If you’ve browsed through many personal sites at all, you’ve probably seen some of the following things that make me personally cringe. I don’t understand why they’re so trendy, since they don’t improve a site in the least.
The purpose of writing anything is for it to be read, eventually, by somebody. Don’t make your font so small that nobody can read it without a magnifying glass. It may look more attractive somehow, maybe, because it’s ass tiny, but text that is large enough to be read can be just as aesthetically appealing.
If you’re going to have a very small font, at least make it sans-serif (i.e. a font like Arial or Verdana, not Times New Roman). At such small sizes, it’s better to not have the little curlicues that a serif font has, to improve readability.
This one often goes hand-in-hand with small text. Having the line-height so small that your lines of text overlap is not cool, nor does it make your writing particularly easy to read. It pains my eyes to try and read text that is all squashed together. About 1.2 is recommended, according to richinstyle.com.
Huge images before reaching the content
Not everyone has a gigantic resolution. If you have an image sitting above your content that’s taller than about 400 pixels, you’re just wasting our time. Most of the time the image isn’t going to be seen anyway, since the visitor will be scrolling through your content further down the screen.
Itty bitty iframes
I don’t understand the point of having parts of your site sectioned off into small blocks with their own scrollbars. One scrollbar (i.e. the main one on the browser window) is enough. Having multiple scrollbars just gets annoying for me.
Skinny columns of text
Having a column of text that’s only 200 pixels (~2.8 inches) wide is not convenient. Think about how a novel is setup: the text spans at least 3.5 inches, and that’s at a smaller font size that allows about 60 characters per line. If you make the font size large enough to be read comfortably on a computer monitor, at least 4 inches would be nice so that the visitor isn’t continuously jumping to new lines.
The adage “keep it simple, stupid” makes sense in web design, too. The page layout should be logical and allow the eye to flow from one thing to another in a leisurely way. It should in no way cause confusion about what to do, how to do it, or what things are. Space is just as important as content: don’t have everything squashed up together. Put in padding and margins and blank space. There should be a consistent look to things to tie the page together and make it less confusing.
The page scrolls on forever with no content
If there is no content in a section of the page, then the visitor ought not have the option to scroll to that section. It’s pointless. This applies to both horizontal scrollbars, which are usually accidentally caused, and vertical scrollbars, which are usually because the designer specified a huge height on some iframe to make sure all their content showed up without having a second scrollbar. Silly. Just slap in a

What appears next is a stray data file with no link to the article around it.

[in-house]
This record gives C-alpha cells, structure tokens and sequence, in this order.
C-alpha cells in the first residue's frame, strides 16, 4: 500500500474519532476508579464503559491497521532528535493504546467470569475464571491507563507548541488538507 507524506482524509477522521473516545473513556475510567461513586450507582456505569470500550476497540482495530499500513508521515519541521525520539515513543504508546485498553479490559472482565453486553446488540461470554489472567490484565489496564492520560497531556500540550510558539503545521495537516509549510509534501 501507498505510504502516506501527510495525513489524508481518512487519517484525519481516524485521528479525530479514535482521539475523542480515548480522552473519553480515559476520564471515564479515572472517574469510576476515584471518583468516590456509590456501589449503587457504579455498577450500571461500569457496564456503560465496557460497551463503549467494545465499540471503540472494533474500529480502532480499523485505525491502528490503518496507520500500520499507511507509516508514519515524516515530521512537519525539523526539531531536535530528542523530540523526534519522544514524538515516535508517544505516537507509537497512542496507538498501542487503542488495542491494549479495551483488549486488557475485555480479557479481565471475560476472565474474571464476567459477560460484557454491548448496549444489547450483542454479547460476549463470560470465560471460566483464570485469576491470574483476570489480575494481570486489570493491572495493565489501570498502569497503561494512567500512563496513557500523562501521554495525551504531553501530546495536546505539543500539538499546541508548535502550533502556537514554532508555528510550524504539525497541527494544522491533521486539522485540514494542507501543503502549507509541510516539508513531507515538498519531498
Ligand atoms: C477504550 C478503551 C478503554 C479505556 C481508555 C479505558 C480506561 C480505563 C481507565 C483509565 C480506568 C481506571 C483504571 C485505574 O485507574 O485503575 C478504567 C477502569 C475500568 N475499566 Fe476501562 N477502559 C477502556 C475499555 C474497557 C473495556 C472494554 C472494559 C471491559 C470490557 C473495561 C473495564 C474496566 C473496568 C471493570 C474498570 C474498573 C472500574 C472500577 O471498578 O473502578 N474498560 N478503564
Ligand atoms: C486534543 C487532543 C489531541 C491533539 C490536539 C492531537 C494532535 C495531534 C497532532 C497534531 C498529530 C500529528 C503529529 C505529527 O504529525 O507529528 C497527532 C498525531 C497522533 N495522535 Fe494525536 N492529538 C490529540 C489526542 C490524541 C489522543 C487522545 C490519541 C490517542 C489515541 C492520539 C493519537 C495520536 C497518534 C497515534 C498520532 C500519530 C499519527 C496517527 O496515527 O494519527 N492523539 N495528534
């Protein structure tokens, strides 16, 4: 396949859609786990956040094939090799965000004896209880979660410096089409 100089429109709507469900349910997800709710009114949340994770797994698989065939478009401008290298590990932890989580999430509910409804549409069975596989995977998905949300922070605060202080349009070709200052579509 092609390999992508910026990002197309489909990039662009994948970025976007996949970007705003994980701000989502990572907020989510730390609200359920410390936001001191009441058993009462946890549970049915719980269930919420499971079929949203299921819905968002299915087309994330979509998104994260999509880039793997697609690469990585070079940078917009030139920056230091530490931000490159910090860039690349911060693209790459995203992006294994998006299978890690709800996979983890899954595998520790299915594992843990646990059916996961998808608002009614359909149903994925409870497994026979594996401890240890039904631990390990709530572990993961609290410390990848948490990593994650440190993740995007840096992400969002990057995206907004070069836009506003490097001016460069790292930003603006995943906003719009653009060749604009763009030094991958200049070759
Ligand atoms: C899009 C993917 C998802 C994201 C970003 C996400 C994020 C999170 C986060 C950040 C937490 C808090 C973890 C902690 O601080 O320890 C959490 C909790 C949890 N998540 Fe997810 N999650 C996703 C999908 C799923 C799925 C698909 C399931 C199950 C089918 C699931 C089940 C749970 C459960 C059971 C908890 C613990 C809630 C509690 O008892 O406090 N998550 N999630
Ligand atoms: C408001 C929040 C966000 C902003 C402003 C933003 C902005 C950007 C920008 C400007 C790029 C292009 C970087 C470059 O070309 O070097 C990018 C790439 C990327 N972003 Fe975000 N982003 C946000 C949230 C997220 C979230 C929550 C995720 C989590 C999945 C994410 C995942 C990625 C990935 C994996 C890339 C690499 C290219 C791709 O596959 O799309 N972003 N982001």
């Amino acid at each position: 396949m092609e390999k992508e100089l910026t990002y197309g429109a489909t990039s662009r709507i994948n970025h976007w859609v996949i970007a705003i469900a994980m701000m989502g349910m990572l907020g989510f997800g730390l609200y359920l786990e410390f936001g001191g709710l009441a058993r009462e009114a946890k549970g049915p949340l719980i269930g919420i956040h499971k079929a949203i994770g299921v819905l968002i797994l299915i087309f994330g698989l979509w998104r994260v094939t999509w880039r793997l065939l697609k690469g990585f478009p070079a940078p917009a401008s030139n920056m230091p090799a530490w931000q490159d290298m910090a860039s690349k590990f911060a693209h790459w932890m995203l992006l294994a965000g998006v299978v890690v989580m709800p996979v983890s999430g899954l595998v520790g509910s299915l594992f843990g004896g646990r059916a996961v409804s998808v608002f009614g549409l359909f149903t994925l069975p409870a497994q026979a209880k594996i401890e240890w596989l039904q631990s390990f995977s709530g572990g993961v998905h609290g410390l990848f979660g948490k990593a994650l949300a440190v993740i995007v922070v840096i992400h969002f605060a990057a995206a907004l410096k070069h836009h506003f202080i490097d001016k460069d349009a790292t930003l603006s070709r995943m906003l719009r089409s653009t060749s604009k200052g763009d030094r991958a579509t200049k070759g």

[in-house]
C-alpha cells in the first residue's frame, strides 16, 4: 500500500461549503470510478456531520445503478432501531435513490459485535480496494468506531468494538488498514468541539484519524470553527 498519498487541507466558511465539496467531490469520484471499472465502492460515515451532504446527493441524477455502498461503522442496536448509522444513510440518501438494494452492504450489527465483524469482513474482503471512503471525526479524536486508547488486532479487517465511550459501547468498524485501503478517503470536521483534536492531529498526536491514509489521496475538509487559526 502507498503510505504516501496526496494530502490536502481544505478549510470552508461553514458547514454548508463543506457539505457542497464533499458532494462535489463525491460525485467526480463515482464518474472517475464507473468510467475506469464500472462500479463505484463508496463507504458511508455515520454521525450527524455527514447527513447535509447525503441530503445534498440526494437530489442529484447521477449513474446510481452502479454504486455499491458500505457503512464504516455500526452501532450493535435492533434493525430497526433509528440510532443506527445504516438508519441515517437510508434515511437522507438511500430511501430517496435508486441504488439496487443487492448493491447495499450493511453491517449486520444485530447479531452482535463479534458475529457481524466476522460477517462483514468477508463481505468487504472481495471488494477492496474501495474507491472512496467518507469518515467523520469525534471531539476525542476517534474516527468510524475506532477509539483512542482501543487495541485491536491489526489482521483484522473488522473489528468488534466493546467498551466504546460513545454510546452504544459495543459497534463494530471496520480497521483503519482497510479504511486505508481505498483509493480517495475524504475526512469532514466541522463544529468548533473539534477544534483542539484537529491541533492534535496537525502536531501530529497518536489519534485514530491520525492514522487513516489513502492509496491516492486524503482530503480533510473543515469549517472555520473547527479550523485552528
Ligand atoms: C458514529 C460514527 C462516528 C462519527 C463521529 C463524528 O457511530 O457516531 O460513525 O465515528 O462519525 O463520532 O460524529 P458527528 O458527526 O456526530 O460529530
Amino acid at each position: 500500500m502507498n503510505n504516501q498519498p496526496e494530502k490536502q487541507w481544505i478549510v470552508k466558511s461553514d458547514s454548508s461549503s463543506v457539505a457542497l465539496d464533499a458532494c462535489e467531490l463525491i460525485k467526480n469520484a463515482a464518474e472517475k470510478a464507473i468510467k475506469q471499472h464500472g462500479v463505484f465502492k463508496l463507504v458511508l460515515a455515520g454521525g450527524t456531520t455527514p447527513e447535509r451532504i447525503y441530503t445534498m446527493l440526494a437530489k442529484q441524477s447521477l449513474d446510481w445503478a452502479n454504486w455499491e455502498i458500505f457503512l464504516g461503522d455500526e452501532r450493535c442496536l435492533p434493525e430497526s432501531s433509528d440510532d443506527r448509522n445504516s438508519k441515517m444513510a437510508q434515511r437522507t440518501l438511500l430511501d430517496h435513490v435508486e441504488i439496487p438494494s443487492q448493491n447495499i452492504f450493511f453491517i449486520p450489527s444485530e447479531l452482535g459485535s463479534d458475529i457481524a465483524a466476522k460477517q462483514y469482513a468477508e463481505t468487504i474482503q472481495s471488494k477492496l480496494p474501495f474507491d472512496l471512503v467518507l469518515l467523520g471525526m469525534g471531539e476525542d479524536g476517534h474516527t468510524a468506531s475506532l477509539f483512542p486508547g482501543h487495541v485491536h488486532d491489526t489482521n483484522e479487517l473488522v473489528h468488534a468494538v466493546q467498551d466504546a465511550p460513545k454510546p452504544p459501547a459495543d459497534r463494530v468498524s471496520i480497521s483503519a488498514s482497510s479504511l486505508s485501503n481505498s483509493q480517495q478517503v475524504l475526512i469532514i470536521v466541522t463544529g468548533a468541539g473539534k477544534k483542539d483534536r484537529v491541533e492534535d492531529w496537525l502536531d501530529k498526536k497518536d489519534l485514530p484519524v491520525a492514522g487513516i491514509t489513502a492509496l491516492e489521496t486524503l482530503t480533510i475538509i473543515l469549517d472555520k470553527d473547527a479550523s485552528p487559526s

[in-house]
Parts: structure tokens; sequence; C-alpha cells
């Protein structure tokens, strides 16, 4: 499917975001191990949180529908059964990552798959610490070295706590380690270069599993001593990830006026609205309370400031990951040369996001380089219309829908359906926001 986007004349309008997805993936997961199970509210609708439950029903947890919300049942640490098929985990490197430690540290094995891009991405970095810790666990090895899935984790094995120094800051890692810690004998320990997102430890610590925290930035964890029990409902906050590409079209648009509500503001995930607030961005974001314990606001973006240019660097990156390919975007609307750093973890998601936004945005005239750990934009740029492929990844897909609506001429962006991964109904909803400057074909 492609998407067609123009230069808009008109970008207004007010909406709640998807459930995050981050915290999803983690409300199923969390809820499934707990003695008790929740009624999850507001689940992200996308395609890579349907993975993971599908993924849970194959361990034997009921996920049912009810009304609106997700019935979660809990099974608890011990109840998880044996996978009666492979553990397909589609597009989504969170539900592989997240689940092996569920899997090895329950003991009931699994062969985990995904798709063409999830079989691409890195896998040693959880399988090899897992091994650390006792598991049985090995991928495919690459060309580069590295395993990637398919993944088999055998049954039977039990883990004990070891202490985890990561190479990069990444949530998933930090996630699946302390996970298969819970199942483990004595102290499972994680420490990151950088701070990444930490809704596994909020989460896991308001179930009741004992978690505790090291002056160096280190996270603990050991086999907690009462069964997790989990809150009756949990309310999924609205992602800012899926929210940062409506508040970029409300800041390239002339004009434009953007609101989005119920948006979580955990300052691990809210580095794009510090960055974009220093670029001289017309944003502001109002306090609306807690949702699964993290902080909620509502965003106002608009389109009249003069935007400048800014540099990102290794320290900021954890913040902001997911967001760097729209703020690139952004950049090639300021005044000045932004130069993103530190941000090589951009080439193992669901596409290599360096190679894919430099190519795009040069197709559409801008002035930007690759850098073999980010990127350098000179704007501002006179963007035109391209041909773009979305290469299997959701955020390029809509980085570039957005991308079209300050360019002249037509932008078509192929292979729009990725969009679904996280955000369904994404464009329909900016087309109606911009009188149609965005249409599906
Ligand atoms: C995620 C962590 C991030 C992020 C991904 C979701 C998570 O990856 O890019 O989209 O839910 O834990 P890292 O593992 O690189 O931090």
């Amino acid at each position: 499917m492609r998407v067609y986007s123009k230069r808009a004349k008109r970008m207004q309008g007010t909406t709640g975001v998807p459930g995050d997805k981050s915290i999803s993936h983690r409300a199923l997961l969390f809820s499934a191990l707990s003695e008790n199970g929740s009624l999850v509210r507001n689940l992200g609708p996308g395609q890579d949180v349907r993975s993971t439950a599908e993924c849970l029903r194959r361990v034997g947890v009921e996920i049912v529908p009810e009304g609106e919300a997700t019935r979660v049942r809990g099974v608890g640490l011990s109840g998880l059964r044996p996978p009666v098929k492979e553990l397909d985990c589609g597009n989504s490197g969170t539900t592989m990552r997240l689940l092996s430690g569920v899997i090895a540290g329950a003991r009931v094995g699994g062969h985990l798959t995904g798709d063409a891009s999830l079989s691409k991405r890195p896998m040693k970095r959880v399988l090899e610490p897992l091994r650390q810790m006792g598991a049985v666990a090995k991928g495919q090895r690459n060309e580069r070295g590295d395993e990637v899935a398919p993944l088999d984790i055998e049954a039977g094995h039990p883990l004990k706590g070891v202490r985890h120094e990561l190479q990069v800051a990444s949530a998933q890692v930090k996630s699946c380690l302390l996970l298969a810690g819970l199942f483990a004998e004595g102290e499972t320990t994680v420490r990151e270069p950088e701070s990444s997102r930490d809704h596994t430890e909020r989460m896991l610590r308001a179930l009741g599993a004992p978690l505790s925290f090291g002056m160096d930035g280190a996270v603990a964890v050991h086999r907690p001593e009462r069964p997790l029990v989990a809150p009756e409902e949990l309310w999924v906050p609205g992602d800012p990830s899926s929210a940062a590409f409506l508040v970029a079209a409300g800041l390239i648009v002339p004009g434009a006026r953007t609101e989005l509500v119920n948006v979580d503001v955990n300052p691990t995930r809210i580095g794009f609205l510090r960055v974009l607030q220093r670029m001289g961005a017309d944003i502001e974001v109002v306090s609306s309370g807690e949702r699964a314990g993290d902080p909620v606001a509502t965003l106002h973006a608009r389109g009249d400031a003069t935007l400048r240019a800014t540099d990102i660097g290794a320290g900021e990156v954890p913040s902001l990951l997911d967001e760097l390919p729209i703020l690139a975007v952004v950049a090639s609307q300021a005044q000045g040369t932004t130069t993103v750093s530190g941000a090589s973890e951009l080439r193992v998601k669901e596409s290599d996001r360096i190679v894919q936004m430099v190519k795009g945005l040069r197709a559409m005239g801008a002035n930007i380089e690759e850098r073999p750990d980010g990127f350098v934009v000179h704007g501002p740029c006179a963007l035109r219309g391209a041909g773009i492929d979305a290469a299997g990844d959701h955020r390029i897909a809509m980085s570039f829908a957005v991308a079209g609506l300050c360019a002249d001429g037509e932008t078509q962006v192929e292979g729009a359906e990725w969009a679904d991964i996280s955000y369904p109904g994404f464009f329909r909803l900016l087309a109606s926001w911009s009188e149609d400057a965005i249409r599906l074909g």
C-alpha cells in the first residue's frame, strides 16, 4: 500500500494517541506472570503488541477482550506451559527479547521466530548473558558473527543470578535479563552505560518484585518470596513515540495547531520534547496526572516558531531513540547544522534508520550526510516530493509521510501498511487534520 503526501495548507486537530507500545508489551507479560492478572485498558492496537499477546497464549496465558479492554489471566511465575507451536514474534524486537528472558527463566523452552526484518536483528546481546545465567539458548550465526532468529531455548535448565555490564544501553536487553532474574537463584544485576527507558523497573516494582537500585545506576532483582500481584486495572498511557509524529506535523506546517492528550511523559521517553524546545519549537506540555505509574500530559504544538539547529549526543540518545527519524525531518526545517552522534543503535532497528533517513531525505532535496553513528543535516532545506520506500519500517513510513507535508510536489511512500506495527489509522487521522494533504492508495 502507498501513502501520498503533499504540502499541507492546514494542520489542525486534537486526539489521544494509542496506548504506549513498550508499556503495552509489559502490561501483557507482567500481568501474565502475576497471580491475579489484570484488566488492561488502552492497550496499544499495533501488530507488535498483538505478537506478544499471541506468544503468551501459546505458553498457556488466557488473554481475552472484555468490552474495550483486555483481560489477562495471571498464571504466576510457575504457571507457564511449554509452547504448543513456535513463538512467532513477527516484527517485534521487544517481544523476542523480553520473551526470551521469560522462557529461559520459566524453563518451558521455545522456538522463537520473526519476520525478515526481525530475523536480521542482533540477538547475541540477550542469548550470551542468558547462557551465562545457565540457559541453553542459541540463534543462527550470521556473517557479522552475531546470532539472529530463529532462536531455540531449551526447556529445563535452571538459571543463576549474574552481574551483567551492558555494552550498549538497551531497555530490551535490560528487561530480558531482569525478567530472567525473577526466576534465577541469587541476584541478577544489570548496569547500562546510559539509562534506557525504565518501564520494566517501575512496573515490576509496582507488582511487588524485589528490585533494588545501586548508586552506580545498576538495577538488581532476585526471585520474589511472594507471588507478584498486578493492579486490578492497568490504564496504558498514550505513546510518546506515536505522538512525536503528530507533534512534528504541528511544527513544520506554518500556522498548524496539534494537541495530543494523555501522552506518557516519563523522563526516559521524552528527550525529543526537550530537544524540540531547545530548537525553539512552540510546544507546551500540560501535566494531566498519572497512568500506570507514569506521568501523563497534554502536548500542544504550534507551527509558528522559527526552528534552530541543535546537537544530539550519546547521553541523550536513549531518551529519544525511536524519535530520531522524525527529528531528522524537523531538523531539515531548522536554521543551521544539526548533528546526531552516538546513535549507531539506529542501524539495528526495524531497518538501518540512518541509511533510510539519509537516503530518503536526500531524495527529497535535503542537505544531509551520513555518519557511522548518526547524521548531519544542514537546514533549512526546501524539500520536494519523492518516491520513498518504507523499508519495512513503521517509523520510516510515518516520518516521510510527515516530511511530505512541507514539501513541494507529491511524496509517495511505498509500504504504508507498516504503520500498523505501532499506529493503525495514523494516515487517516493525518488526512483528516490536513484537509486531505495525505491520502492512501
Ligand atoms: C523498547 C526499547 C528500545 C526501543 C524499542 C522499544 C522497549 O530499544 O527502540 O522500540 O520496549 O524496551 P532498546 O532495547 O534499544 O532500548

div, position it as necessary, and let the browser determine the height.
Really bright colors
Some layouts done with neon colors are pretty because they’re coupled with darker colors, or they just aren’t overused. If you use a lot of bright colors all together, though, or do something goofy like put white text on a cyan background (see example), you’re going to hurt eyes and cause your visitors to just leave, rather than blind themselves trying to visit your site.
If you put light gray text on a white background, it’s going to be hard to read. If you put light pink text on a light pink background, it’s going to be hard to read. You get the idea. All writing on your site, including both plain text and links, should be easily distinguishable from the background. What’s the point of writing something if no one can read it?
With this in mind, too much contrast can also be annoying. It personally bothers my eyes to read a great deal of text if it’s absolute black on a white background.
Designing for only one browser
Your visitors are going to be using a variety of browsers. Some people will be using IE, some Firefox, some Safari, some Opera, some Mozilla, and a few are going to be using browsers you’ve never even heard of before. You should at least check your site in the major ones so that you know your site looks good for the majority of your viewers. There’s nothing sillier than proclaiming that your site “only works” or “works best” in –insert browser name–. That’s just snobby. Your site should work equally well in any given browser that is common for your site’s demographic.
I find it annoying when I hover on a link and see a crosshair, a question mark, or any other cursor that my browser didn’t choose without the designer’s influence. The only time I think it’s acceptable for a cursor to be changed is for an acronym or abbreviation, where a question mark cursor can make sense to help differentiate from plain text.